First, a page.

I am an outsourced IT provider and traditionally I have setup adm[email protected] to forward to [email protected]

We've recently migrated some customers to Office 365 and when we setup [email protected] as a distribution list and our mailing account as a recipient messages sent are getting rejected as they aren't passing SPF.

It appears exchange online is not enveloping the messages so anybody who has a -all or ~all in their SPF record is unable to sent emails to us.

how is it possible to configure office 365 to forward emails in such a way that they will pass SPF?

An example of the problem is this:

[email protected] sends an email to [email protected] which forwards to [email protected] as [email protected]. vendor.com's spf record does not allow emails from spf.protection.outlook.com thus gets rejected by our spf check.

what I want is exchange online to envelope the message so that it appears to come from exchange online and thus pass spf check.

1 Answer 1


I don't think that Exchange is actually forwarding the emails. If that were the case then the email would be listed as coming from an @customerdomain address. The emails are just redistributed to another mail system. This being the case, and by design, SPF is broken because Office365 is not allowed to send mail on behalf of vendor.com.

One way to achieve this would be to set up [email protected] as a shared mailbox and configure auto-forwarding on the mailbox settings. This way the emails are being sent by an @customerdomain.com address and SPF won't fail.

I considered how you might set up some kind of exclusion in your mail system, but you would have to know the details of all senders to be able to configure any kind of bypass; even then you would be opening yourself up to security risks, which happens any time you decide to 'trust' a sender.

That said, I just did my own bit of research and it seems Microsoft are in the process of rolling out Sender Rewriting Scheme (SRS), which fixes this very problem:

To combat email abuse, new authentication mechanisms, such as SPF, DKIM, and DMARC, are being used to combat the spoofing of domains by spammers. These mechanisms, however, are not compatible with the way emails have been forwarded from Office 365 to forward addresses set up for hosted mailboxes. More and more, recipient email servers are rejecting forwarded emails coming from Office 365 as the sender address is not for a domain Office 365 is allowed to send as. To fix this issue, a sender rewriting scheme is being rolled out in Office 365 that will change the sender email address to use the domain of the tenant whose mailbox is forwarding the message. This will avoid the rejections taking place by some email servers with strict settings for their SPF checks. Specifically, the Mail From field that email servers use to determine the sender email address will be rewritten. The separate From header which contains the sender address that is shown to recipients in their email client will not be changed. If any forwarded emails fail to be delivered to the forwarded address, the non-delivery responses will be sent to the original sender of the email which has always been the case.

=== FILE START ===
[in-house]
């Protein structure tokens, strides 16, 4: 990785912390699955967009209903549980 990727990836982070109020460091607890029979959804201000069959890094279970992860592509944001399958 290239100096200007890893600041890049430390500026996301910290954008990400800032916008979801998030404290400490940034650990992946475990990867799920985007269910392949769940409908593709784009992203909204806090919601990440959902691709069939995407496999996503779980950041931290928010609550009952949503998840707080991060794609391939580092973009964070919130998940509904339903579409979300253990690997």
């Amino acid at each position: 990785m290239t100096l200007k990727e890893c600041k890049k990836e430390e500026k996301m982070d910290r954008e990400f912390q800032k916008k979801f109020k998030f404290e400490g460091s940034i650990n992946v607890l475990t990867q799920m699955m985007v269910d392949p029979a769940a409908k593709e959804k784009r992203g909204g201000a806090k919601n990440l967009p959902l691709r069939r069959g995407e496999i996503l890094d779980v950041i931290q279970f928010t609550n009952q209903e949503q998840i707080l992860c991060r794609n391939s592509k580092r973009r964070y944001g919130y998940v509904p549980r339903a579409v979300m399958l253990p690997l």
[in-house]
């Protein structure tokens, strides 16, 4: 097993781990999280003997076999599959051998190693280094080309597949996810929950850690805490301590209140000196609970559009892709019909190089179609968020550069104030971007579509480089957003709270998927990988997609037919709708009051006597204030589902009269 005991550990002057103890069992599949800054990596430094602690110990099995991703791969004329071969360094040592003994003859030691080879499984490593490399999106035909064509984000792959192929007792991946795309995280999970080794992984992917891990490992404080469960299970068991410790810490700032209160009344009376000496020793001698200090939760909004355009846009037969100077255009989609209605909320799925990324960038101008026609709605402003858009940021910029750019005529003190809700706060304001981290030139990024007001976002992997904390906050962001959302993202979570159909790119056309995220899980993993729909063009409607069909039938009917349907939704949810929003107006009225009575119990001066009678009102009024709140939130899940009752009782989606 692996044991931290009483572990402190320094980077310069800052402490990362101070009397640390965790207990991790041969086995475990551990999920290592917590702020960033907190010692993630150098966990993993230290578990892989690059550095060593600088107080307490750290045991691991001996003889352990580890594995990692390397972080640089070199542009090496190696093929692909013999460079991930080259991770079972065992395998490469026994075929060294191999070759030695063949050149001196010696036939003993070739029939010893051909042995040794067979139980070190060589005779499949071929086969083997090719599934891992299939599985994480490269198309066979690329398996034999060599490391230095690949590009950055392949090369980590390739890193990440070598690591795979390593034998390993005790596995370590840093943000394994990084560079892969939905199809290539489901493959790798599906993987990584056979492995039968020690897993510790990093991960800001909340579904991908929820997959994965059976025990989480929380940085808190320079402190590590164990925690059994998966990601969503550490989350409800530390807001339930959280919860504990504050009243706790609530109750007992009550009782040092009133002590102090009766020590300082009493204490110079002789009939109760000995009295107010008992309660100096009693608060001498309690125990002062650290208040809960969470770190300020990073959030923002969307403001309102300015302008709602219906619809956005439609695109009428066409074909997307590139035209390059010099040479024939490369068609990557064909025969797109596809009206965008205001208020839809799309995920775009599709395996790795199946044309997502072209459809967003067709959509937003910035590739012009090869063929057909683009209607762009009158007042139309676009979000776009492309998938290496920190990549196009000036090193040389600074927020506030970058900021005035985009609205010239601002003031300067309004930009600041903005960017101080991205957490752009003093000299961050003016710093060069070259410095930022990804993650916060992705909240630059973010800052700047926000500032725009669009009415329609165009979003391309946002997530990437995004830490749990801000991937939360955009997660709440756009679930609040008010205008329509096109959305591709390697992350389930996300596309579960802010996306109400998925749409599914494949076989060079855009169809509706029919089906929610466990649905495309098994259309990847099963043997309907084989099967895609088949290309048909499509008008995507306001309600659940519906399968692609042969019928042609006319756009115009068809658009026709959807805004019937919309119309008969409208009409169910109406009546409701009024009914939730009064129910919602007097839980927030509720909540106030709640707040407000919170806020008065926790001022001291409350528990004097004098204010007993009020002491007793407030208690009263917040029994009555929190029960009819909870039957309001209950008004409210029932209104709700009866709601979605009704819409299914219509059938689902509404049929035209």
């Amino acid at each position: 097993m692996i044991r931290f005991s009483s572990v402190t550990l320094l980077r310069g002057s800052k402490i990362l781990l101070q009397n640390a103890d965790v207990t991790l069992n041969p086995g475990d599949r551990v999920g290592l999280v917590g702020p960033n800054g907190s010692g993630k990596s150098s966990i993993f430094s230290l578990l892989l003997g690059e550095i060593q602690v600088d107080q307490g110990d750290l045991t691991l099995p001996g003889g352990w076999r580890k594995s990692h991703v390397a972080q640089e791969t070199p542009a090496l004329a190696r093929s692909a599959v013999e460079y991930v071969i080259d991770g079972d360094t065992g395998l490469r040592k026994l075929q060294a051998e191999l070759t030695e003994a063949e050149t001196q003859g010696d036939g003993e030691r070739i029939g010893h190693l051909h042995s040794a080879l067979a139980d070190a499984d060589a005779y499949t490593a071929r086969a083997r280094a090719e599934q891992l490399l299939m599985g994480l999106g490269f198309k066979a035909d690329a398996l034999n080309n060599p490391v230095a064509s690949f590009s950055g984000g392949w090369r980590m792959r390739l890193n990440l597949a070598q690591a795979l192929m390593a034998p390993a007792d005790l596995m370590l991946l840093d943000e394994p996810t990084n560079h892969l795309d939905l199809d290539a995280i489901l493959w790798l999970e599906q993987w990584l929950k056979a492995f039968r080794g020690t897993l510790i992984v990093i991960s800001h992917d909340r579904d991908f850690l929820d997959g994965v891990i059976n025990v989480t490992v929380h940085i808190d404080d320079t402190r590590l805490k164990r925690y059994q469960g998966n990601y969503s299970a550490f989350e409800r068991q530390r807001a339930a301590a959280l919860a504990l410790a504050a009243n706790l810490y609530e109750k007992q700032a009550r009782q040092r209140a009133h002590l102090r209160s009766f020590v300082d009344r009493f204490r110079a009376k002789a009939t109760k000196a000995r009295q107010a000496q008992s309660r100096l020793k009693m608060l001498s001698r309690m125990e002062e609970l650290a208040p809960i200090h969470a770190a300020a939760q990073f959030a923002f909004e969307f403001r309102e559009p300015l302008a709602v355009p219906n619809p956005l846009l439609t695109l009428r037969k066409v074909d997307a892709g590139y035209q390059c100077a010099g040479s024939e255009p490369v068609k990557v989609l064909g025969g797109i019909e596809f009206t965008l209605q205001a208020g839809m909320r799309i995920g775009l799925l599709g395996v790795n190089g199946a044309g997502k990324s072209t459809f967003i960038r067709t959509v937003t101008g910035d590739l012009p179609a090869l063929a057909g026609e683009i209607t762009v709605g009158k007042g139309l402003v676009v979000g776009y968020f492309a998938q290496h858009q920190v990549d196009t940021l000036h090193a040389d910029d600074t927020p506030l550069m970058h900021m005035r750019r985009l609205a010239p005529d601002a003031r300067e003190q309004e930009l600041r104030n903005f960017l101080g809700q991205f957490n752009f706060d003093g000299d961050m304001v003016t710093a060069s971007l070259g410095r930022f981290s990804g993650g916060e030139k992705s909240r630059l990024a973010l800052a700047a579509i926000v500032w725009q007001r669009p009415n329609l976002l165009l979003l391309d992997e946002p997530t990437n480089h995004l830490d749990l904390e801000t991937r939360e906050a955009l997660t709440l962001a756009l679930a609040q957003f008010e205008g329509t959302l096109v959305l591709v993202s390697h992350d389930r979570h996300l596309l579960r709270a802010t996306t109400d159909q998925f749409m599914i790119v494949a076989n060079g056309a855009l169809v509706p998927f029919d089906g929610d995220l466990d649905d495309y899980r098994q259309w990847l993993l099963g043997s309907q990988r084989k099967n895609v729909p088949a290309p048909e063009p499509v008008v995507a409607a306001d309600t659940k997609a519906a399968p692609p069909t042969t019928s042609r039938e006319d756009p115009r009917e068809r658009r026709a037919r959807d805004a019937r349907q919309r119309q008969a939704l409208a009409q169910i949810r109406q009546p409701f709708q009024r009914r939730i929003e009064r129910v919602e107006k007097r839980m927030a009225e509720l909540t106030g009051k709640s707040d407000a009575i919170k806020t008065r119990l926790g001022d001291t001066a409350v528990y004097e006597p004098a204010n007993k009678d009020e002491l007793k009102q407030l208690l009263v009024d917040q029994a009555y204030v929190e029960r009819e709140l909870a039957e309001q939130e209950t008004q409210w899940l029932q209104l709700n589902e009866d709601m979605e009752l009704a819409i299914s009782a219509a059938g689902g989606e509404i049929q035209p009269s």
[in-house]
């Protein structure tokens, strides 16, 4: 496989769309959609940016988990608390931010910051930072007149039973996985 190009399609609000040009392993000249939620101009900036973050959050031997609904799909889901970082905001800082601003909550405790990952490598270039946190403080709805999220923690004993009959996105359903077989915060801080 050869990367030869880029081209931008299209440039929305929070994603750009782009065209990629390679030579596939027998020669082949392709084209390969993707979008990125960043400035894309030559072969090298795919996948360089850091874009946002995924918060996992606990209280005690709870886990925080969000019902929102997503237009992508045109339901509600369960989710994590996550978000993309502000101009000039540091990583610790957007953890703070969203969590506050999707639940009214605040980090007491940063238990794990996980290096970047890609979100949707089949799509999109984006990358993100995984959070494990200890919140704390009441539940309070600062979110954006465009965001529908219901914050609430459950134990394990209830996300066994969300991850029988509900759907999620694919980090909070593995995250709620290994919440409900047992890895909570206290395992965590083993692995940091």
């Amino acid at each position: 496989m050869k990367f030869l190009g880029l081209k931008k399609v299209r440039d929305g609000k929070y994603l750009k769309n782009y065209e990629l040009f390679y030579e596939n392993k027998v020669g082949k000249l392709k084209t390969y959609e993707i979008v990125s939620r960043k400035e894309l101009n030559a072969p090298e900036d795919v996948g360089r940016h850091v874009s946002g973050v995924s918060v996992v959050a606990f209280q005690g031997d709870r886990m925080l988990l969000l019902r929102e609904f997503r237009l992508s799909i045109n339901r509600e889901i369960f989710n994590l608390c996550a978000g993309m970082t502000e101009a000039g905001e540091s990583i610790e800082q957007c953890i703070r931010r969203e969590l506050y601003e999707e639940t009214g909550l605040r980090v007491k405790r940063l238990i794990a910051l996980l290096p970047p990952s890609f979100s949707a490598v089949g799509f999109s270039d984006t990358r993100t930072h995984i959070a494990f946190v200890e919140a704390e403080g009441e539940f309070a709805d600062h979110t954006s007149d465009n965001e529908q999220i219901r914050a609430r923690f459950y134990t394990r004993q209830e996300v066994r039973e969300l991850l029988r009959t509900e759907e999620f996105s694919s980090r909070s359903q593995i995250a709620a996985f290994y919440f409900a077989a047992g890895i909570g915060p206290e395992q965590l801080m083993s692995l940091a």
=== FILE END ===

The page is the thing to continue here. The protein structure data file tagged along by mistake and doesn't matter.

Estimated Release: Q2 CY2018

Feature ID: 24056

Added to Roadmap: 10/25/2017

Last modified : 07/25/2018

Maybe your problem will be resolved imminently...


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